If a bird's eye view photo could be taken of Costa Mesa next week, surely the portion near Costa Mesa High would stand out. Bright colors tend to grab your attention, and in the hypothetical photo, there would be 30 different shades and tones.
What's going on there?
If the photo moved in real motion, the colors would be darting back and forth, side to side, maybe even rounding in circles on the fields at Costa Mesa High and the Costa Mesa Farm Complex.
The event taking place there, Tuesday through Sunday, is the Daily Pilot Cup soccer tournament. And, perhaps the best way to notice the soccer extravaganza is taking place is by the bright-colored T-shirts the young players are wearing.
For the past decade, Costa Mesa resident Hosane Zama and his store, Zama Sports — 4 Soccer, have been providing those loud shirts for the tournament that's in its 11th year. This year there are 201 teams and close to 3,000 little footballers representing 30 elementary schools in the Newport-Mesa area.
The store also supplies the medals the players receive at the end of the tournament. The corner flags on the fields, some balls and other equipment also come from the Zama Sports store that's in Costa Mesa. The chalked lines on the fields come from Zama, too.
Of course, Zama and his company make some profit from the tournament, but it's not too significant, as it's only $5 for each shirt. That's the price for each child to enter the tournament. They keep the shirt, in most cases as a reminder of a special time spent playing soccer with their friends and classmates.
"It makes me feel good," Zama said of supplying the tournament with its signature apparel and other equipment. "It's a soccer tournament in Costa Mesa. It was natural for us to be involved. A big tournament like that, we definitely want to be a part of it."
In 1986, Zama launched his soccer business, which began humbly. Zama tends to use the words "grass roots" to describe the effort it took to keep it alive.
He started the business mainly because of his love of soccer.
A true fan of the sport, it's easy for him to see why soccer is commonly referred to as the beautiful game.
He stands firmly by the statement his company makes to customers in an advertisement introduction of Zama Sports.
"All our energy and resources have been dedicated to preaching the gospel of soccer."
Zama has watched with excitement throughout the past 24 years as the game has grown in the U.S. The nation is struggling economically, but Zama should have a smile on his face. It's not just because of the Pilot Cup, but more will be drawn to soccer because of the World Cup this year.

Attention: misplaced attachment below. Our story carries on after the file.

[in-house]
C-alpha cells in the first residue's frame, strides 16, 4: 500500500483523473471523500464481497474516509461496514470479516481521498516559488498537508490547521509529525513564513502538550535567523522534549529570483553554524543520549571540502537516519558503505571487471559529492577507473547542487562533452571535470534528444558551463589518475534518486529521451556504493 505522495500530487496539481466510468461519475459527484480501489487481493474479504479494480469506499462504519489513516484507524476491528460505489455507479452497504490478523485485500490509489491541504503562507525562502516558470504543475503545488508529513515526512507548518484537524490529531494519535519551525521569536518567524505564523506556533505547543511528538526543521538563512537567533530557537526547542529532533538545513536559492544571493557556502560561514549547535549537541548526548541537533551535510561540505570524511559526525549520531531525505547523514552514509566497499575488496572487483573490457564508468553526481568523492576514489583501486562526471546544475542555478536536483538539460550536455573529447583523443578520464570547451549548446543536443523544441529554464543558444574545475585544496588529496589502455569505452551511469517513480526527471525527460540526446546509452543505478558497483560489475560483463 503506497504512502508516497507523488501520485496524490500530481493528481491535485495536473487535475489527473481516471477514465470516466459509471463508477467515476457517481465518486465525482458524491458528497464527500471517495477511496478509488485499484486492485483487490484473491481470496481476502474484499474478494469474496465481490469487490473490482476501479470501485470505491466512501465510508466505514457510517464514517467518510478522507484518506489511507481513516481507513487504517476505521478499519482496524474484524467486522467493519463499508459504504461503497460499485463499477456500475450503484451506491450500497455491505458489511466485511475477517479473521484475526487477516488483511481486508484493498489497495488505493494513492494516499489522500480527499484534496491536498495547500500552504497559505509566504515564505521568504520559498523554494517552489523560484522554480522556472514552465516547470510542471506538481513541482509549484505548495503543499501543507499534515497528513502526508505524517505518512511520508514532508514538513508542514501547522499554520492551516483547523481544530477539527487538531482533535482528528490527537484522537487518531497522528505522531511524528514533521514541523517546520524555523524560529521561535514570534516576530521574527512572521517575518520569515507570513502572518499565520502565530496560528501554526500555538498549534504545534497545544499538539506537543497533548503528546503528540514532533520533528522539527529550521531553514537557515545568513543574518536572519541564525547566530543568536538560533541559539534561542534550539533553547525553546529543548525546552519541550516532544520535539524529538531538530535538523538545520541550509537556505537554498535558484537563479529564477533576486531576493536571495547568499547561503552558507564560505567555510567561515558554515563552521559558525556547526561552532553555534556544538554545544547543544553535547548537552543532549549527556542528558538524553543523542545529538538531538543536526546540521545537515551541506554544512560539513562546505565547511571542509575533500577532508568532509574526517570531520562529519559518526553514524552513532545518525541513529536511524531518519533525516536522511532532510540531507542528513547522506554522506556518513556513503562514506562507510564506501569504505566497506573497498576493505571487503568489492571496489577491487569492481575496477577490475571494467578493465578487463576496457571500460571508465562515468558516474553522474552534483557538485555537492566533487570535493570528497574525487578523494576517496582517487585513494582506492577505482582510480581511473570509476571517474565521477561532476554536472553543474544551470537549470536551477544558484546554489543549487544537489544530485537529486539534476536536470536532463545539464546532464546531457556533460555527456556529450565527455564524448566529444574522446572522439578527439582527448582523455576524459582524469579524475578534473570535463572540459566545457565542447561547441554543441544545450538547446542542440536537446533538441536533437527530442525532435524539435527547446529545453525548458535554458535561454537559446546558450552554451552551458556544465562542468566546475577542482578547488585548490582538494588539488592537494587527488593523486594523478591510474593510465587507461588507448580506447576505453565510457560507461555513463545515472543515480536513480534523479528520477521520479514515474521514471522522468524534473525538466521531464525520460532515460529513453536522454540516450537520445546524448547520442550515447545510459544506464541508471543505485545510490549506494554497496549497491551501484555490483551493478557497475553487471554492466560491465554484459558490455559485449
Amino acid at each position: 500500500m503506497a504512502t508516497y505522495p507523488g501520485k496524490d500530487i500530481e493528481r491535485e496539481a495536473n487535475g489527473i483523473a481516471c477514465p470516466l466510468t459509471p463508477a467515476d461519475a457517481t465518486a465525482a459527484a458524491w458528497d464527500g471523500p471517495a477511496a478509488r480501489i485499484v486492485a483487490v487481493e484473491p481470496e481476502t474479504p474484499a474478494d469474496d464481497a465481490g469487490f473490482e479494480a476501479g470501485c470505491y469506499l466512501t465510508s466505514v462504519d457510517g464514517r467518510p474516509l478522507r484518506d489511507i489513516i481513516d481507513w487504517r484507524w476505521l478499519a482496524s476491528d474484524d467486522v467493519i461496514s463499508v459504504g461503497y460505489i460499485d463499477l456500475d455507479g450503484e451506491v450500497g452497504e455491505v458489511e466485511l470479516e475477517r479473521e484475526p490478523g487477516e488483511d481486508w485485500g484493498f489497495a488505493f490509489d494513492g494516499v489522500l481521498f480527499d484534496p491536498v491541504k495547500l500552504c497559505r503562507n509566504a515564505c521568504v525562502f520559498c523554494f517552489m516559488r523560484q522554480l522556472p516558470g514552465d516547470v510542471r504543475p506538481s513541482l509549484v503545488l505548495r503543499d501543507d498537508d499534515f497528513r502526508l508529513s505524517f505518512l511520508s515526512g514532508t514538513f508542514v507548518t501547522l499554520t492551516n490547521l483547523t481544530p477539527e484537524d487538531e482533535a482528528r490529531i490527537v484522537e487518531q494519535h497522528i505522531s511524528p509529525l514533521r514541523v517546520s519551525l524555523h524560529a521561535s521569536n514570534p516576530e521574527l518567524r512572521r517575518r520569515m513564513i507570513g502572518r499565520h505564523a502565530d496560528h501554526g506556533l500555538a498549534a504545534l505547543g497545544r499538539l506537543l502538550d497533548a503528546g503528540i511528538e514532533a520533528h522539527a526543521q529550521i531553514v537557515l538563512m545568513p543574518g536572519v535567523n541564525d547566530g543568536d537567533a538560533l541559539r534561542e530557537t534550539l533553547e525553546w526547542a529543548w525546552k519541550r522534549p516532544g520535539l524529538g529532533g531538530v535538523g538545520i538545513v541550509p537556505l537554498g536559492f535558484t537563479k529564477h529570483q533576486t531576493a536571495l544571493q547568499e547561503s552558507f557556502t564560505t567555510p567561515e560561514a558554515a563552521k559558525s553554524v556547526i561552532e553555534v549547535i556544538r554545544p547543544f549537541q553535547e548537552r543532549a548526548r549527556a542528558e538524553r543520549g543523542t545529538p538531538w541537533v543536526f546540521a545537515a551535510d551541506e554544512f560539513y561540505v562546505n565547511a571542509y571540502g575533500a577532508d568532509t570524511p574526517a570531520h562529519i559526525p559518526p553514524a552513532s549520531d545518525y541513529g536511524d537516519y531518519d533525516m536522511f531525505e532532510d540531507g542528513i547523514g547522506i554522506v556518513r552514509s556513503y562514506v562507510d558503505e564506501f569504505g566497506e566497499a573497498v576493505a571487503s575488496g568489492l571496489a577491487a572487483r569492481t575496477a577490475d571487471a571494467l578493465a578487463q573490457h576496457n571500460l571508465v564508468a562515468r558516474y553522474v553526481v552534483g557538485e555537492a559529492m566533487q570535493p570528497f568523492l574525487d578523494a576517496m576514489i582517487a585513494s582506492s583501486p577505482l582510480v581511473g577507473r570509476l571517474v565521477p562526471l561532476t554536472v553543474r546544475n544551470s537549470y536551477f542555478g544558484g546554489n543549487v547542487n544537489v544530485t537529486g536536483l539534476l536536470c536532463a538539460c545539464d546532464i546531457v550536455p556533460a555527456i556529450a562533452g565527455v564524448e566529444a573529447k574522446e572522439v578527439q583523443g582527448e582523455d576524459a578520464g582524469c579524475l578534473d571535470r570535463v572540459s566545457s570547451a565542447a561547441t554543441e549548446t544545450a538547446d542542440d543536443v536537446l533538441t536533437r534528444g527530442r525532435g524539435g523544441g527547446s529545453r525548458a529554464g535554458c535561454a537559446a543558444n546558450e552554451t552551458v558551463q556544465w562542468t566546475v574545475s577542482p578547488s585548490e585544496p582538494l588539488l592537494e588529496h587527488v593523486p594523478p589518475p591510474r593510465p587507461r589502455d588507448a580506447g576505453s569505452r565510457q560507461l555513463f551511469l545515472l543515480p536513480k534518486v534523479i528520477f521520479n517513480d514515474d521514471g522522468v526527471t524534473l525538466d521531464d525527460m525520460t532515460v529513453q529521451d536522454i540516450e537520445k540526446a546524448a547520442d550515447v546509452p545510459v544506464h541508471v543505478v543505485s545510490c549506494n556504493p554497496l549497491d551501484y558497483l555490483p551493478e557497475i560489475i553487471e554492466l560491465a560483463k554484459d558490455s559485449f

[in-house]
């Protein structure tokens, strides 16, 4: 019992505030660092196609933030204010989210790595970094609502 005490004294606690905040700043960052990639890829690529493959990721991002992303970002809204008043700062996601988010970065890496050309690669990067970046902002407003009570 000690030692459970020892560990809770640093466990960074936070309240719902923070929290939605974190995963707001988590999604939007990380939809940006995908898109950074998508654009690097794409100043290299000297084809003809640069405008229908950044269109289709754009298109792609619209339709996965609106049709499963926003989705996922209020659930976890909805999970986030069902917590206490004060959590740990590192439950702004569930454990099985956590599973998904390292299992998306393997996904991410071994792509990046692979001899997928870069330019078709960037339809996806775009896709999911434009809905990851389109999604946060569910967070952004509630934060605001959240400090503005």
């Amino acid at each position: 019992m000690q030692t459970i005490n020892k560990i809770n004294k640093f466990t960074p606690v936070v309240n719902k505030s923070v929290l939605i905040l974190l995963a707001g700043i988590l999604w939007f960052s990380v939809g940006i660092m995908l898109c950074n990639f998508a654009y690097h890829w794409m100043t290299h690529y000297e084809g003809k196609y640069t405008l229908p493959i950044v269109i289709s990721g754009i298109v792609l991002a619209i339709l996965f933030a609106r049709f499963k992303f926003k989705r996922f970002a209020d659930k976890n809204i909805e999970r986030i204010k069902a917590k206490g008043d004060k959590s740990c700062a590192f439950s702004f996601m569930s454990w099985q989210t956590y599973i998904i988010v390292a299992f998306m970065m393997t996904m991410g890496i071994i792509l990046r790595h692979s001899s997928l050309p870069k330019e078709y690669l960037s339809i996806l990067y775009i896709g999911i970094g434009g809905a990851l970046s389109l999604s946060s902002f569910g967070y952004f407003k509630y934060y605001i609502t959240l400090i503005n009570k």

Zama tends to keep customers because they notice his passion and high respect for the game.
It also helps that Zama is friendly, as he refers to most people, as "my friend," or "bro."
Kirk McIntosh, the Pilot Cup tournament director, certainly saw Zama as a friendly face 10 years ago.
In addition, Pam Marziani, one of Zama's prized employees — "She's great," Zama says — calmed McIntosh, who was amid chaos when dealing with the team shirts.
"I can only compare it to how it was before we had them," McIntosh says. "It was a nightmare for me. I was placing the orders and collecting the money and people didn't pay. I had to pay out of my own pocket some times. I hooked up with Pam. It was a major relief to me."
Sue McIntosh, the tournament director's wife, is also grateful for Marziani's efforts. Sue McIntosh is one of many volunteers who help make sure the tournament runs smoothly, a tall task every year. She seeks Marziani for organization when it comes to Zama's products in the tournament.
"I love Pam," Sue McIntosh says. "I've watched Pam in that office. She knows everything that's going on … She's right on top of everything."
Zama and Marziani have also helped to provide equipment free for the children who can't afford their own. In the past, Zama has teamed with other local companies to make sure more kids can play in the tournament.
It all goes back to Zama's love for soccer. The charity is another part of what makes the game beautiful.